My first NFL assignment was helping the Dallas Morning News staff cover the arrival of Jerry Jones, the firing of Tom Landry and the hiring of Jimmy Johnson.
Jones stood at the front of a room crowded with reporters and promised he would manage everything in the Cowboys franchise “from socks to jocks.’’ Fans laughed at him through their tears.
After buying the Cowboys in 1989, Jones quickly proved he could win, capturing three Super Bowls by the mid-1990s. He proved he could overmanage, firing Johnson and ushering in 2½ decades without a title.
The Cowboys haven’t even played in a conference title game since their last Super Bowl victory following the 1995 season. As the team has meandered, Jones has proved he doesn’t need to win big to cash in, taking one of the greatest brands in sports and leveraging it into a gaudy stadium, a gaudy practice facility and merchandise sales and business development initiatives that are the envy of American sports.
When he arrived in 1989, the Cowboys played at Texas Stadium and practiced and worked out of Valley Ranch. Texas Stadium was famous for the hole in the roof; Valley Ranch was a beautiful suburban headquarters. So when I left Dallas to cover the Vikings in 1990, I expected to see similar facilities in Eden Prairie.
The Vikings had a powerhouse team that had just won the NFC Central, two years after going to the NFC title game. Surely they were a modern franchise.
Then I visited Winter Park and the Metrodome. The differences between the Cowboys’ buildings and the Vikings’ were like the difference between Times Square and your local strip ball, the one with the cheap smokes and all-you-can-eat buffet.
The Metrodome was outdated by the time it opened. Winter Park was an old office building with a small locker room, a five-seat press workroom and a couple of practice fields. In frigid weather, the Vikings would inflate a 40-yard dome. Punts would hit the ceiling.
Sunday night, the Vikings will play the Cowboys at AT&T Stadium, a venue that hosts one of America’s most popular teams, plus massive concerts and much-hyped college football games.
Even while Jones was redefining what a state-of-the-art football stadium looks like, the Vikings were closing the gap.
U.S. Bank Stadium reveals ideas borrowed from JerryWorld, including on-field suites, massive scoreboards and artwork you would have never guessed would be in a football stadium a decade ago.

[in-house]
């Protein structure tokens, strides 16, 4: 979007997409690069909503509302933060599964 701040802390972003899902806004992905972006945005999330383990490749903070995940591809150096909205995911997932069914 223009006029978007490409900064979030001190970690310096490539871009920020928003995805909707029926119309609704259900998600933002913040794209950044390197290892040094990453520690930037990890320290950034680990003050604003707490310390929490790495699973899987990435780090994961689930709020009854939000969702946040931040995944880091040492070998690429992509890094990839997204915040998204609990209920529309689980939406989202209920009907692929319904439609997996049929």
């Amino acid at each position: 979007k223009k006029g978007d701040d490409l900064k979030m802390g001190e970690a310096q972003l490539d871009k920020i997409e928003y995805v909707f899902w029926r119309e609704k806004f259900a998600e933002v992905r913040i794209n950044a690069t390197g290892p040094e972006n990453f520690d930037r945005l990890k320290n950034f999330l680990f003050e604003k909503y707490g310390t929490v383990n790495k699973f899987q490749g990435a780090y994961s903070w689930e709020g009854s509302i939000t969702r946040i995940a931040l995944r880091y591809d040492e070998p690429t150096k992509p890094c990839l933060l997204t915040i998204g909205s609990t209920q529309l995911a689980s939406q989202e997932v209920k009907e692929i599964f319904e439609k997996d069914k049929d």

Here is what seems strange to someone familiar with the Cowboys and Vikings: The Vikings have the better stadium.
Where JerryWorld impresses with size and audacity, U.S. Bank Stadium combines modern design with beauty. From the outside, the stadium looks something like a ship, befitting the team name. From inside, windows let in light and allow fans to see a downtown park and the city skyline. The Vikings’ new practice facility, the TCO Performance Center, is similarly impressive.
The Vikings can’t claim to be America’s Team, but their fans are more frequently becoming known as America’s guests. Last week in Kansas City, there was almost as much purple as red in the stands, a stunning sight given the Chiefs’ popularity.
Jones and the Wilfs have discovered that when it comes to the business of football, winning championships isn’t everything.
“We do have a relationship with Jerry and the Joneses and they did an outstanding job with their stadium,’’ Vikings President Mark Wilf said. “We reviewed a lot of stadiums around the country and we wanted to make sure we provided our fans the best possible experience. We wanted to be first-class all the way and we used the same architect that Dallas and Indianapolis used, HKS.
“We love a lot of the stuff in AT&T. They have an art collection; we have an art collection, much more focused on Minnesota. They had turf suites, we have turf suites right on the field. There are a lot of similarities, but we wanted to have a building that fit Minnesota and our fans.’’
That the Vikings and Cowboys play and work in similar facilities is a development you would not have been able to predict in 1989, or in 2009.